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How To Find the Right Subject for Your Documentary

Tanner Shinnick

It’s not easy to find the right subject for your documentary. Nonetheless, there are a few qualities you can look for in subjects to ensure they’ll be great.

Top image: Chef’s Table via Netflix

To find a story worth telling (and a story worth spending copious amounts of time, money, and energy on in every stage of production), ask yourself these questions about your potential documentary subject.

Are they challenging what is the norm?

OJ
Image: O.J.: Made in America via ESPN

If your subject is challenging the norm, it’s typically a great sign that they will encounter trials, conflicts, and unexpected turns throughout the filming process. Also, if they’re challenging societal norms, this will give them something to work towards and a goal to accomplish. If they have a goal to accomplish, this will make crafting a natural three-act structure in the edit much more feasible.

Can they progress?

Gimme-DangerImage: Jim Jarmusch and Iggy Pop promoting Gimme Danger via Associated Press

It took me a year to find the subject for my last documentary. The reason I had such a tough time finding the right subject was that when I started, I was only researching and talking to multiple world champions in their field. I just couldn’t see where their story may go because they had already achieved the pinnacle of their craft. I just kept asking myself where could they go from here?

After months of not being able to answer that question, I finally decided to start looking at more people who were just starting in their field. Granted, the more experienced subjects will be great supporting characters, but I just couldn’t envision where the film could go with them as the main characters.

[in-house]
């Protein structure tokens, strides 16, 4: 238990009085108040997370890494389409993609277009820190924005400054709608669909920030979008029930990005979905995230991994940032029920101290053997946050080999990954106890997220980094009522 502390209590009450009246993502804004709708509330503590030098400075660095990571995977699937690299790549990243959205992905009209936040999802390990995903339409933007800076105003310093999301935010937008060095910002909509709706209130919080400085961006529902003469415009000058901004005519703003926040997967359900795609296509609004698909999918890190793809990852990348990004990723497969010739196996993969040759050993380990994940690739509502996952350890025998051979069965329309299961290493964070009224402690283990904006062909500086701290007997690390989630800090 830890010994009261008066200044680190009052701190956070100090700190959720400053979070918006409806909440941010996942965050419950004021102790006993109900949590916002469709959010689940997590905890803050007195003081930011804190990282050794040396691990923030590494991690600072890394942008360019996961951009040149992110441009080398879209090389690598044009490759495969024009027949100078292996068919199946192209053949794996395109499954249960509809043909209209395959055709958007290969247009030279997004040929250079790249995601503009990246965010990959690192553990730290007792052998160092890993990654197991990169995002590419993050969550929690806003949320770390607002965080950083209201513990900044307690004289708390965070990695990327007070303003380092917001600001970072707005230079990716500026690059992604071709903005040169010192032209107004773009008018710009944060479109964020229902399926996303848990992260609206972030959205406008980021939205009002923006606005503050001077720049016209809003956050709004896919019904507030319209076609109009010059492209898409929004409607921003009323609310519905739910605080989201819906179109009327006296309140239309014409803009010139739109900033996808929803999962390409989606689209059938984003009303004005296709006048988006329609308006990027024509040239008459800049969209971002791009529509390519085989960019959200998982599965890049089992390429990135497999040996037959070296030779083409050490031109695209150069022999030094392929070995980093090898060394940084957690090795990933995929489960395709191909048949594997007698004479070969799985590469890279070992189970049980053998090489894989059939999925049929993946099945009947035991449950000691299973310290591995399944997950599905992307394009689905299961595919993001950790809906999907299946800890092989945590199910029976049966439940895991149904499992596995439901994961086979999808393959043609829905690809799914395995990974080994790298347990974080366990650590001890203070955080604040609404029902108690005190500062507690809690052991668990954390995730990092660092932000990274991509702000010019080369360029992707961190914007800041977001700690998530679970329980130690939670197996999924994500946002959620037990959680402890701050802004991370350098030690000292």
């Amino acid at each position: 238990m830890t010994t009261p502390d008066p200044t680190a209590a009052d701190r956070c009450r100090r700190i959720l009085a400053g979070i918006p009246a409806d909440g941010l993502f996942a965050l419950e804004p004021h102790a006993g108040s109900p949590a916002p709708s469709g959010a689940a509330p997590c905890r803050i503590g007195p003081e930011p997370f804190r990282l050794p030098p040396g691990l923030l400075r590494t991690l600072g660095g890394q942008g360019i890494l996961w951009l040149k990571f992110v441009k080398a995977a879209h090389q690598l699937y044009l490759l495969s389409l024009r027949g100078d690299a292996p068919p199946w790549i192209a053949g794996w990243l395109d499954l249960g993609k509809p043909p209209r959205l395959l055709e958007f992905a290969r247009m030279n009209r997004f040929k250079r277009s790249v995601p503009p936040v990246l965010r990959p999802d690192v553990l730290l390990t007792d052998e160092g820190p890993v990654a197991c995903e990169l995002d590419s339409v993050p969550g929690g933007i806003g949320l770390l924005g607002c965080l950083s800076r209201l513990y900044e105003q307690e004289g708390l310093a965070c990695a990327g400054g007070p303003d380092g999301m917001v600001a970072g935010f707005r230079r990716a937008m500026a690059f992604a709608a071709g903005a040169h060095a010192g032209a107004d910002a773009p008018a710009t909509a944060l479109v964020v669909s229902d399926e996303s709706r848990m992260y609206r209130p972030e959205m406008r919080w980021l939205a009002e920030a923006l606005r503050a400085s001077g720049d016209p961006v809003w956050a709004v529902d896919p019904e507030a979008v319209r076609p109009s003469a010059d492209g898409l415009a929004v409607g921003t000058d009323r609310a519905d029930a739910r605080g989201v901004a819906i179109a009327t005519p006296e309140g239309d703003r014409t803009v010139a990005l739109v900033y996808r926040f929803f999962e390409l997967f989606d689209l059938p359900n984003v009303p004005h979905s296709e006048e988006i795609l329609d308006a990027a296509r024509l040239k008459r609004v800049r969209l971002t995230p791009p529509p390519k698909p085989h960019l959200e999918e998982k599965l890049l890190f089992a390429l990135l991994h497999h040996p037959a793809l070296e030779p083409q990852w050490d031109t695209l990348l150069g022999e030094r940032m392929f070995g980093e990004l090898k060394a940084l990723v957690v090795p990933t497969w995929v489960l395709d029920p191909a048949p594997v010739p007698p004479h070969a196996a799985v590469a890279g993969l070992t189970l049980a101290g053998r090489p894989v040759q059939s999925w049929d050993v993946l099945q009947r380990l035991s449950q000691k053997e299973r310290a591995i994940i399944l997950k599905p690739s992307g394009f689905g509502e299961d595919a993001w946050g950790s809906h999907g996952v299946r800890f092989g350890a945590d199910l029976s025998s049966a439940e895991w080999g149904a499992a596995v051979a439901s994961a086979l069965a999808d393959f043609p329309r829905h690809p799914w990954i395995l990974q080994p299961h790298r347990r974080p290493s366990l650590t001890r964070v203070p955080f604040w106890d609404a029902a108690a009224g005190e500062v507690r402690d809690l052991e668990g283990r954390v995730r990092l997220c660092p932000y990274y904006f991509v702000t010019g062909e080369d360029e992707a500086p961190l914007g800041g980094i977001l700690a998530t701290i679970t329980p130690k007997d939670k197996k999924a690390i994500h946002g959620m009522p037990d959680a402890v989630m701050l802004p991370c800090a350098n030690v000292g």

Once I stopped talking to world champions, and started talking to people who were starting out and challenging the status quo, that’s when I finally realized that we had a story.

What will they overcome and what have they overcome?

One of my favorite documentary series right now is Chef’s Table. It’s such a fascinating exploration of character for documentary filmmaking. Most of the chefs they feature on the show had overcome something drastic — something that helped them achieve the success that they’re currently enjoying. The narrative arc for each episode is typically structured around a trial they overcame in the past.

When researching or interviewing subjects for a documentary film, don’t be afraid to ask them what big trials they overcame to reach the point they are now.

Are they likable and relatable?

Ron Howard
Image: Ron Howard promoting The Beatles: Eight Days a Week via Press Association

Everyone wants to root for the underdog. There’s just something about the “can do, against all odds” attitude of an underdog that makes people cheer them on. Ask yourself if your subjects have personality traits that appeal to a broad audience. If so, this will keep your audience entertained and rooting for your character throughout the entire piece.

These are just a few of the qualifiers I use to find subjects for my documentary films. Tell us in the comments below how you select subjects for your films.